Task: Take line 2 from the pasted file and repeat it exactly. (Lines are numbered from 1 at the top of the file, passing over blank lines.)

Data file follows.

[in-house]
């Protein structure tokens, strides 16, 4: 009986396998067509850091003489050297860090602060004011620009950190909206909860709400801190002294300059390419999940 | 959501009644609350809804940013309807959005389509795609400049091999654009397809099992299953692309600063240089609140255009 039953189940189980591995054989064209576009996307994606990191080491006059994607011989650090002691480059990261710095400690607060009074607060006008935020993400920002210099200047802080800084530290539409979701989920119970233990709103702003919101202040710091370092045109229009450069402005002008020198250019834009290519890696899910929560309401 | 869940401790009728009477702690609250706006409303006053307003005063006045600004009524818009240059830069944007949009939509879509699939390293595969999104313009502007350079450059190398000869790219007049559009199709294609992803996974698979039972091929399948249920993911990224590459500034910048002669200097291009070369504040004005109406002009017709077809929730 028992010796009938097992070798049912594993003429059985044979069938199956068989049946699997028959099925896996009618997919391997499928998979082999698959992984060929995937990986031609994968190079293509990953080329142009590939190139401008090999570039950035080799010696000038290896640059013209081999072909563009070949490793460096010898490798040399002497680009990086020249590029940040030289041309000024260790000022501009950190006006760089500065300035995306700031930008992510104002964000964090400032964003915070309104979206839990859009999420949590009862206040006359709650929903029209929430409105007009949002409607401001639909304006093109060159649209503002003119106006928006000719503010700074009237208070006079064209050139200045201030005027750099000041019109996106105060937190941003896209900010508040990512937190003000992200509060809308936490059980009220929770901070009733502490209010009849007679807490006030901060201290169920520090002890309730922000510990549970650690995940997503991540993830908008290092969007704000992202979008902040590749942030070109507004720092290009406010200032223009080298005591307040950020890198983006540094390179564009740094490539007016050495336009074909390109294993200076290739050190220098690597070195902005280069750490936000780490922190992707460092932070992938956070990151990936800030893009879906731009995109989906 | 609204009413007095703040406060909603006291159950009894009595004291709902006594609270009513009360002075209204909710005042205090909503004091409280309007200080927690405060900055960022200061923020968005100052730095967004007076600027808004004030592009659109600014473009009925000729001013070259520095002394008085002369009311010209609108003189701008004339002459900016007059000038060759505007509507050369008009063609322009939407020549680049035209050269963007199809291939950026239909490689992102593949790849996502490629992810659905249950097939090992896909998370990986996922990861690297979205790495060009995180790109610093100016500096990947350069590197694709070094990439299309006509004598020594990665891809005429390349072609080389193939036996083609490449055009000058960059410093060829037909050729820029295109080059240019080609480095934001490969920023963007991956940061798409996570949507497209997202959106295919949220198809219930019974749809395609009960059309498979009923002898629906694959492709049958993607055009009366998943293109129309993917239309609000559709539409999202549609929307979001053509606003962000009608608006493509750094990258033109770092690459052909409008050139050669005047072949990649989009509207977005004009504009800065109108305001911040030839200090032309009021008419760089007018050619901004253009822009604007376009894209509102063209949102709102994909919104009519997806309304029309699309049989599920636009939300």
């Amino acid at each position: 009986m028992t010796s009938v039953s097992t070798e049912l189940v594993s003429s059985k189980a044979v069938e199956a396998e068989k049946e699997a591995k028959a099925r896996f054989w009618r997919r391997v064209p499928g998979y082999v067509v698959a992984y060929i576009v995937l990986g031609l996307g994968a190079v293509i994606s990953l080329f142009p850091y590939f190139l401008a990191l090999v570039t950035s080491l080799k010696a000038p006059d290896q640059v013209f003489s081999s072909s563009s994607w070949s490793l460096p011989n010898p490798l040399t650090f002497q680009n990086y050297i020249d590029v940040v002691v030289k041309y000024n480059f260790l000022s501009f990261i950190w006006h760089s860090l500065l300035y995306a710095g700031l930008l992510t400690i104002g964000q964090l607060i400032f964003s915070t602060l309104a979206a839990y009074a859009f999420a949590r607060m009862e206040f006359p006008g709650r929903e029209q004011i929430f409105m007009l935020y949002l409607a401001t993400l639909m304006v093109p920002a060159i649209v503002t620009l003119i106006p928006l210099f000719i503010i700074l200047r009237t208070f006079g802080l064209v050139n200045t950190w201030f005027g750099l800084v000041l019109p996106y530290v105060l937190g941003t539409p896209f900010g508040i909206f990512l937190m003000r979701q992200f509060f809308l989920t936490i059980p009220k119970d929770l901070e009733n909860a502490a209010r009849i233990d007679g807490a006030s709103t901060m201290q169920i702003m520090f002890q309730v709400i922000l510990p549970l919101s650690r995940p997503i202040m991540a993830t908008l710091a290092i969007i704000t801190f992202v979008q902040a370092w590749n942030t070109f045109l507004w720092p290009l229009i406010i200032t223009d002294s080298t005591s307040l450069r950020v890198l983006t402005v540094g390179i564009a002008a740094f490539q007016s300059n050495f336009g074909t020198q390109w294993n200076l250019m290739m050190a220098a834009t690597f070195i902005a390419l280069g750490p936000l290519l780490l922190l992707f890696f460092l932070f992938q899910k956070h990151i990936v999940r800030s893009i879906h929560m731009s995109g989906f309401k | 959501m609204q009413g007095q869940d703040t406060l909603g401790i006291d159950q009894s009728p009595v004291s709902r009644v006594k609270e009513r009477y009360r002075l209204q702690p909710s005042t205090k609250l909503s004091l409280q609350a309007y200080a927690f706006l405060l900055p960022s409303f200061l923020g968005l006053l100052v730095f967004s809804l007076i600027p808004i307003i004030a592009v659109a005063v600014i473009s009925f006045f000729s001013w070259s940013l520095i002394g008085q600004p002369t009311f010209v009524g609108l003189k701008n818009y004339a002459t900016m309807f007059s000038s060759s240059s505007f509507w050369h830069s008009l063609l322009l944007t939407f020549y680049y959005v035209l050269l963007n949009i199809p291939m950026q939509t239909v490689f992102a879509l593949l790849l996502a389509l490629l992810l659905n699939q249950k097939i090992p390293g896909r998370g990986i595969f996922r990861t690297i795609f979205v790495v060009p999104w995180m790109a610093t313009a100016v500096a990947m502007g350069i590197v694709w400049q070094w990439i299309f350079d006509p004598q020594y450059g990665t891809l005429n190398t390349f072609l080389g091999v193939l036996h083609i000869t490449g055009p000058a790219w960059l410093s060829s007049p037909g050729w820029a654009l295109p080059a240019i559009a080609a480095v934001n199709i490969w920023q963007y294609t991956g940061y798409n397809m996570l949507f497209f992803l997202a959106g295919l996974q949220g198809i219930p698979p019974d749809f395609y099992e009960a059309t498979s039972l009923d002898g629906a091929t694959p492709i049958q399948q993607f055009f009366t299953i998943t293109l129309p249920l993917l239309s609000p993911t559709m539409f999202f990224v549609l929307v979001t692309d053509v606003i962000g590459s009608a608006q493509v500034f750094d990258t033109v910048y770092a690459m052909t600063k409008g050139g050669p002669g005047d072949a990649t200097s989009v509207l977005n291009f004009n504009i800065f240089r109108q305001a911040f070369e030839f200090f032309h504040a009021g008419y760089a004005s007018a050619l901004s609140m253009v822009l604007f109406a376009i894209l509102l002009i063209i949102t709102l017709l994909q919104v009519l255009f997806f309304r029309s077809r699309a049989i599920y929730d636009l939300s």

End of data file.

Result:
């Protein structure tokens, strides 16, 4: 009986396998067509850091003489050297860090602060004011620009950190909206909860709400801190002294300059390419999940 | 959501009644609350809804940013309807959005389509795609400049091999654009397809099992299953692309600063240089609140255009 039953189940189980591995054989064209576009996307994606990191080491006059994607011989650090002691480059990261710095400690607060009074607060006008935020993400920002210099200047802080800084530290539409979701989920119970233990709103702003919101202040710091370092045109229009450069402005002008020198250019834009290519890696899910929560309401 | 869940401790009728009477702690609250706006409303006053307003005063006045600004009524818009240059830069944007949009939509879509699939390293595969999104313009502007350079450059190398000869790219007049559009199709294609992803996974698979039972091929399948249920993911990224590459500034910048002669200097291009070369504040004005109406002009017709077809929730 028992010796009938097992070798049912594993003429059985044979069938199956068989049946699997028959099925896996009618997919391997499928998979082999698959992984060929995937990986031609994968190079293509990953080329142009590939190139401008090999570039950035080799010696000038290896640059013209081999072909563009070949490793460096010898490798040399002497680009990086020249590029940040030289041309000024260790000022501009950190006006760089500065300035995306700031930008992510104002964000964090400032964003915070309104979206839990859009999420949590009862206040006359709650929903029209929430409105007009949002409607401001639909304006093109060159649209503002003119106006928006000719503010700074009237208070006079064209050139200045201030005027750099000041019109996106105060937190941003896209900010508040990512937190003000992200509060809308936490059980009220929770901070009733502490209010009849007679807490006030901060201290169920520090002890309730922000510990549970650690995940997503991540993830908008290092969007704000992202979008902040590749942030070109507004720092290009406010200032223009080298005591307040950020890198983006540094390179564009740094490539007016050495336009074909390109294993200076290739050190220098690597070195902005280069750490936000780490922190992707460092932070992938956070990151990936800030893009879906731009995109989906 | 609204009413007095703040406060909603006291159950009894009595004291709902006594609270009513009360002075209204909710005042205090909503004091409280309007200080927690405060900055960022200061923020968005100052730095967004007076600027808004004030592009659109600014473009009925000729001013070259520095002394008085002369009311010209609108003189701008004339002459900016007059000038060759505007509507050369008009063609322009939407020549680049035209050269963007199809291939950026239909490689992102593949790849996502490629992810659905249950097939090992896909998370990986996922990861690297979205790495060009995180790109610093100016500096990947350069590197694709070094990439299309006509004598020594990665891809005429390349072609080389193939036996083609490449055009000058960059410093060829037909050729820029295109080059240019080609480095934001490969920023963007991956940061798409996570949507497209997202959106295919949220198809219930019974749809395609009960059309498979009923002898629906694959492709049958993607055009009366998943293109129309993917239309609000559709539409999202549609929307979001053509606003962000009608608006493509750094990258033109770092690459052909409008050139050669005047072949990649989009509207977005004009504009800065109108305001911040030839200090032309009021008419760089007018050619901004253009822009604007376009894209509102063209949102709102994909919104009519997806309304029309699309049989599920636009939300």